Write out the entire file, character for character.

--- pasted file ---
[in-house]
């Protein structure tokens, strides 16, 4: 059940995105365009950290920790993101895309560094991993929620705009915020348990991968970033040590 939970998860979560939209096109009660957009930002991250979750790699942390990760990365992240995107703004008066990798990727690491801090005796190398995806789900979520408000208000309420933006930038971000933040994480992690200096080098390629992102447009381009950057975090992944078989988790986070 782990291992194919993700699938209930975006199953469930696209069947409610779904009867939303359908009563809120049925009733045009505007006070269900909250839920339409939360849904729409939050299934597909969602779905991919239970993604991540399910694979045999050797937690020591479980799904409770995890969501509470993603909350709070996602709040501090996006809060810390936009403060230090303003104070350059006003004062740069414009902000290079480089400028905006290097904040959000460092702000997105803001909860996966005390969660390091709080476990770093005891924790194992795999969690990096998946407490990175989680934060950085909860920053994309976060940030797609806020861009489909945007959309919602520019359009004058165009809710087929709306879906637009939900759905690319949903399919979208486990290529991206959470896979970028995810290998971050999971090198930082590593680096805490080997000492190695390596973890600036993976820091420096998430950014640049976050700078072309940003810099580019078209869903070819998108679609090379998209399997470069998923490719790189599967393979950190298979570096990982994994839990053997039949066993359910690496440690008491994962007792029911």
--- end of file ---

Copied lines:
[in-house]
């Protein structure tokens, strides 16, 4: 059940995105365009950290920790993101895309560094991993929620705009915020348990991968970033040590 939970998860979560939209096109009660957009930002991250979750790699942390990760990365992240995107703004008066990798990727690491801090005796190398995806789900979520408000208000309420933006930038971000933040994480992690200096080098390629992102447009381009950057975090992944078989988790986070 782990291992194919993700699938209930975006199953469930696209069947409610779904009867939303359908009563809120049925009733045009505007006070269900909250839920339409939360849904729409939050299934597909969602779905991919239970993604991540399910694979045999050797937690020591479980799904409770995890969501509470993603909350709070996602709040501090996006809060810390936009403060230090303003104070350059006003004062740069414009902000290079480089400028905006290097904040959000460092702000997105803001909860996966005390969660390091709080476990770093005891924790194992795999969690990096998946407490990175989680934060950085909860920053994309976060940030797609806020861009489909945007959309919602520019359009004058165009809710087929709306879906637009939900759905690319949903399919979208486990290529991206959470896979970028995810290998971050999971090198930082590593680096805490080997000492190695390596973890600036993976820091420096998430950014640049976050700078072309940003810099580019078209869903070819998108679609090379998209399997470069998923490719790189599967393979950190298979570096990982994994839990053997039949066993359910690496440690008491994962007792029911």